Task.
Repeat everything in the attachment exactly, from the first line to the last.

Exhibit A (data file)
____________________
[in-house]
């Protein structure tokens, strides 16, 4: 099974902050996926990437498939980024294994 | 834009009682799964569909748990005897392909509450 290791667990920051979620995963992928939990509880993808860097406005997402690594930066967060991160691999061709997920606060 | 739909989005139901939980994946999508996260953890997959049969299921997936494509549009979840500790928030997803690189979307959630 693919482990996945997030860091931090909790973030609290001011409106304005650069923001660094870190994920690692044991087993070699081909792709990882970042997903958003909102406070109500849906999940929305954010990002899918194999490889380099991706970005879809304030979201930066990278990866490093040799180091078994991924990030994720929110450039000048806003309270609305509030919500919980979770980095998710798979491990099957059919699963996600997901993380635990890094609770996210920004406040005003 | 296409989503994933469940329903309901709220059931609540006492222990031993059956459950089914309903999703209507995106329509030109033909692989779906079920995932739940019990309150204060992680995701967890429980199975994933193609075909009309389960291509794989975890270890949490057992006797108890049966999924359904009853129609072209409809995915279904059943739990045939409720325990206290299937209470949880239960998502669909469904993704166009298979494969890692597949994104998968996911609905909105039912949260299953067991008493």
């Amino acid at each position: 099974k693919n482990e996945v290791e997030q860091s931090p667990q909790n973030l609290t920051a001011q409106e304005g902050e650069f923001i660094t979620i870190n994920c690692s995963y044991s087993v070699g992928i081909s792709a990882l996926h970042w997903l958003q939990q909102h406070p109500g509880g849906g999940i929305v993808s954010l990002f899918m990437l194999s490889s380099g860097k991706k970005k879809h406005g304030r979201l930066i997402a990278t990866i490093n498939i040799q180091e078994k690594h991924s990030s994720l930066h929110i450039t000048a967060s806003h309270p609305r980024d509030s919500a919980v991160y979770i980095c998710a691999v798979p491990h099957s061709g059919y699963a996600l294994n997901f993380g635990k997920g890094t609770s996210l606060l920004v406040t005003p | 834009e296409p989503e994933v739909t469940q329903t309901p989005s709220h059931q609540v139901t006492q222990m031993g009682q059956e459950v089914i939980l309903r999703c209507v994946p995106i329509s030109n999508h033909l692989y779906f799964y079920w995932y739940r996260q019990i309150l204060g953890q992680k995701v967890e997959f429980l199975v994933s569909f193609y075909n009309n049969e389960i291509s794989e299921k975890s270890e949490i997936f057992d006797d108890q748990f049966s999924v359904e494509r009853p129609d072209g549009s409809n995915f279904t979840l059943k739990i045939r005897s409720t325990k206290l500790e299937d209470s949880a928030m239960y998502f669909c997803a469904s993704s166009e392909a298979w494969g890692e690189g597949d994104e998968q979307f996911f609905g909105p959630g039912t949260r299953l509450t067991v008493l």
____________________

[in-house]
């Protein structure tokens, strides 16, 4: 099974902050996926990437498939980024294994 | 834009009682799964569909748990005897392909509450 290791667990920051979620995963992928939990509880993808860097406005997402690594930066967060991160691999061709997920606060 | 739909989005139901939980994946999508996260953890997959049969299921997936494509549009979840500790928030997803690189979307959630 693919482990996945997030860091931090909790973030609290001011409106304005650069923001660094870190994920690692044991087993070699081909792709990882970042997903958003909102406070109500849906999940929305954010990002899918194999490889380099991706970005879809304030979201930066990278990866490093040799180091078994991924990030994720929110450039000048806003309270609305509030919500919980979770980095998710798979491990099957059919699963996600997901993380635990890094609770996210920004406040005003 | 296409989503994933469940329903309901709220059931609540006492222990031993059956459950089914309903999703209507995106329509030109033909692989779906079920995932739940019990309150204060992680995701967890429980199975994933193609075909009309389960291509794989975890270890949490057992006797108890049966999924359904009853129609072209409809995915279904059943739990045939409720325990206290299937209470949880239960998502669909469904993704166009298979494969890692597949994104998968996911609905909105039912949260299953067991008493």
């Amino acid at each position: 099974k693919n482990e996945v290791e997030q860091s931090p667990q909790n973030l609290t920051a001011q409106e304005g902050e650069f923001i660094t979620i870190n994920c690692s995963y044991s087993v070699g992928i081909s792709a990882l996926h970042w997903l958003q939990q909102h406070p109500g509880g849906g999940i929305v993808s954010l990002f899918m990437l194999s490889s380099g860097k991706k970005k879809h406005g304030r979201l930066i997402a990278t990866i490093n498939i040799q180091e078994k690594h991924s990030s994720l930066h929110i450039t000048a967060s806003h309270p609305r980024d509030s919500a919980v991160y979770i980095c998710a691999v798979p491990h099957s061709g059919y699963a996600l294994n997901f993380g635990k997920g890094t609770s996210l606060l920004v406040t005003p | 834009e296409p989503e994933v739909t469940q329903t309901p989005s709220h059931q609540v139901t006492q222990m031993g009682q059956e459950v089914i939980l309903r999703c209507v994946p995106i329509s030109n999508h033909l692989y779906f799964y079920w995932y739940r996260q019990i309150l204060g953890q992680k995701v967890e997959f429980l199975v994933s569909f193609y075909n009309n049969e389960i291509s794989e299921k975890s270890e949490i997936f057992d006797d108890q748990f049966s999924v359904e494509r009853p129609d072209g549009s409809n995915f279904t979840l059943k739990i045939r005897s409720t325990k206290l500790e299937d209470s949880a928030m239960y998502f669909c997803a469904s993704s166009e392909a298979w494969g890692e690189g597949d994104e998968q979307f996911f609905g909105p959630g039912t949260r299953l509450t067991v008493l």